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age 28
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Math PhD. student and functional programming enthusiast.


Dec
19
comment Inverse image of a PID is a PID
What lead you to conjecture this? There's hardly any map to PIDs that would have the property you mention. In fact, it would be fun to post another question: find some conditions on a ring so that your statement holds :)
Dec
19
comment How can I get the two identities
math.stackexchange.com/questions/81203/… here is proved your first identity.
Dec
19
comment How can I get the two identities
It might help you if you used consistent notation. What you write as $D$ and as $\nabla_0$ is the same thing, the covariant derivative. Then it's quite obvious that $\Delta_0$ is actually a trace of the Hessian.
Dec
19
comment Find all positive integers $n$ s.t. $3^n + 5^n$ is divisible by $n^2 - 1$
@Tim: okay, I should officially go to sleep :D For some reason I thought the problem asked for equality now. Duh...
Dec
19
comment Find all positive integers $n$ s.t. $3^n + 5^n$ is divisible by $n^2 - 1$
@Tim: $3^n + 5^n$ is always even whereas $n^2 - 1$ would be odd.
Dec
19
comment Find all positive integers $n$ s.t. $3^n + 5^n$ is divisible by $n^2 - 1$
@Tim: even $n$ can't be a solution.
Dec
19
comment Find all positive integers $n$ s.t. $3^n + 5^n$ is divisible by $n^2 - 1$
@Tim, Ian: thank you both, I forgot that $n$ must be prime, although it's obvious in retrospect -- for general $n$ one needs to use $\phi(n)$ to satisfy the equation at every prime dividing $n$. Perhaps there's some way to leverage that here although I do not see it yet.
Dec
19
revised Find all positive integers $n$ s.t. $3^n + 5^n$ is divisible by $n^2 - 1$
added explanation
Dec
19
answered Find all positive integers $n$ s.t. $3^n + 5^n$ is divisible by $n^2 - 1$
Dec
18
answered How many degrees of freedom does a metric have on a psuedo-Riemannian manifold?
Dec
18
comment $\pi_n(SU(2)/Z_N)\simeq?$, $\pi_n(SO(3)/Z_N)\simeq?$, $\pi_n(U(1)/Z_N)\simeq?$
@Idear: did you read the answer? It's written explicitly in the second paragraph.
Dec
18
comment $\pi_n(SU(2)/Z_N)\simeq?$, $\pi_n(SO(3)/Z_N)\simeq?$, $\pi_n(U(1)/Z_N)\simeq?$
Ah, all right, I didn't understand that you are leaving the general case to the OP :)
Dec
18
comment $\pi_n(SU(2)/Z_N)\simeq?$, $\pi_n(SO(3)/Z_N)\simeq?$, $\pi_n(U(1)/Z_N)\simeq?$
Incidentally, there is a some information on $\pi_n(S^3)$ (which is isomorphic to $\pi_n(S^2)$) in this old question of mine: math.stackexchange.com/questions/50377/homotopy-groups-of-s2
Dec
18
comment $\pi_n(SU(2)/Z_N)\simeq?$, $\pi_n(SO(3)/Z_N)\simeq?$, $\pi_n(U(1)/Z_N)\simeq?$
Is there really an extension problem here? $SU(2)$ is simply connected, $U(1)$ has free abelian homotopy group and $SO(3)$ is a quotient of $SU(2)$. Where could the problem possibly arise?
Dec
18
answered $\pi_n(SU(2)/Z_N)\simeq?$, $\pi_n(SO(3)/Z_N)\simeq?$, $\pi_n(U(1)/Z_N)\simeq?$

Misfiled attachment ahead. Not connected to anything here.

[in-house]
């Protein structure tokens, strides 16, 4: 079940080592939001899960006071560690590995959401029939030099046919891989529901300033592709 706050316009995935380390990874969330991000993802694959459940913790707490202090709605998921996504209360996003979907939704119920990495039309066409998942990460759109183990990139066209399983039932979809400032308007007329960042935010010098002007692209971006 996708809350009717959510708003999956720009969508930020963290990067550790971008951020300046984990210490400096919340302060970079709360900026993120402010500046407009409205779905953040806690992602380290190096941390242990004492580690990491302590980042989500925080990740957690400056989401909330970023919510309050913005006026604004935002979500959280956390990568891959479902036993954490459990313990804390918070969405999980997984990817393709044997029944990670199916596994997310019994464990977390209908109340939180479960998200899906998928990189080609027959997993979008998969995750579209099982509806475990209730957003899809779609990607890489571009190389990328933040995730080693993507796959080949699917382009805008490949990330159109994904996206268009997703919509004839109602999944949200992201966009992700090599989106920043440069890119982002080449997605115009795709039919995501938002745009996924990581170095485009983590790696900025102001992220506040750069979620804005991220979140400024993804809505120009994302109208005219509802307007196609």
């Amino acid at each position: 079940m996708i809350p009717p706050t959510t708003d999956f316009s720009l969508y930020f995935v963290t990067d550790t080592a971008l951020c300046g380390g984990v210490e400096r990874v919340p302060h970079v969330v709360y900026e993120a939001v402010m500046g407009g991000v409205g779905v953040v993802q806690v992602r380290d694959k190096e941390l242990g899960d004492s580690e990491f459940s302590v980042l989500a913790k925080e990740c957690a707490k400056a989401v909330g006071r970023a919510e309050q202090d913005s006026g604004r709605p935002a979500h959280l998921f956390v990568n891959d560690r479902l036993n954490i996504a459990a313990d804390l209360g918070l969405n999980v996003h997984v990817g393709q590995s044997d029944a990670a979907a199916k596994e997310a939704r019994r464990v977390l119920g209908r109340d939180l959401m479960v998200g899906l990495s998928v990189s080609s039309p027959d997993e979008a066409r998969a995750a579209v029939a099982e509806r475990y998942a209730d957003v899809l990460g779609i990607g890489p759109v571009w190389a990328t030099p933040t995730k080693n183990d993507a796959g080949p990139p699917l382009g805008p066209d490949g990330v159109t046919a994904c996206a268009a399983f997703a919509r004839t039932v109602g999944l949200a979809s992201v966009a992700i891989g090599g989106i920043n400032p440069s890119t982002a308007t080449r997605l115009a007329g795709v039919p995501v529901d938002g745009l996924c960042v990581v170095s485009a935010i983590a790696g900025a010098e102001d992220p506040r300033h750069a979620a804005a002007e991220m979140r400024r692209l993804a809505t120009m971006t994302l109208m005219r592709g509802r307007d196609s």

Dec
18
comment Fixed point of a shrinking map. Proof.
If you check out the proof in the first link from the first comment, you'll see that the sought for fixed-point can be obtained as a limit of the sequence $f^n(x)$ for any $x \in X$. In other words, limit of $f^n(X)$ is a single point. So your $A$ is actually a one-point set. It seems very hard (if not impossible) to prove anything about $A$ (like your $A \subset f(A)$ without using that information.
Dec
18
comment Fixed point of a shrinking map. Proof.
In (5) you say 'by continuity'. But of what? Notice that on the LHS you have $f^n$ which depends on $n$, not a single function.
Dec
18
comment Using quaternions to represent an affine transformation?
I know I read about some parts of the above on wikipedia and in Hatcher's book on Vector Bundles and K-theory (there are many other fantastic insights in that book). But I got much of my intuition from Bott and Tu's Differential Forms in Algebraic Topology. That one is a gem.
Dec
18
comment Using quaternions to represent an affine transformation?
hm, not sure where I have the idea from. One source is definitely reading about K-theory. To classify rank $k$ vector bundles on $S^n$, you can consider maps from the equator (which is $S^{n-1}$) to $GL(k)$. This tells you how to glue the north and south portions of the bundle (each of which is a trivial bundle because disk is contractible). So you need to find the homotopy type of $GL(n)$ and it turns out it's $O(n)$ resp. $U(n)$ for reals resp. complexes (by Gramm-Schmidt). So in the end one is studying homotopy groups of classical groups.
Dec
18
comment Using quaternions to represent an affine transformation?
thank you for your kind words. Although I'm not as fluent as I'd like to be, I'm beginning to see the light here and there :) By the way, one piece of analysis was missing: we always stay in the positive-determinant component of $GL(2)$. That's why it's enough to work with $SO(2)$. Otherwise there would be a further ambiguity of adding a reflection.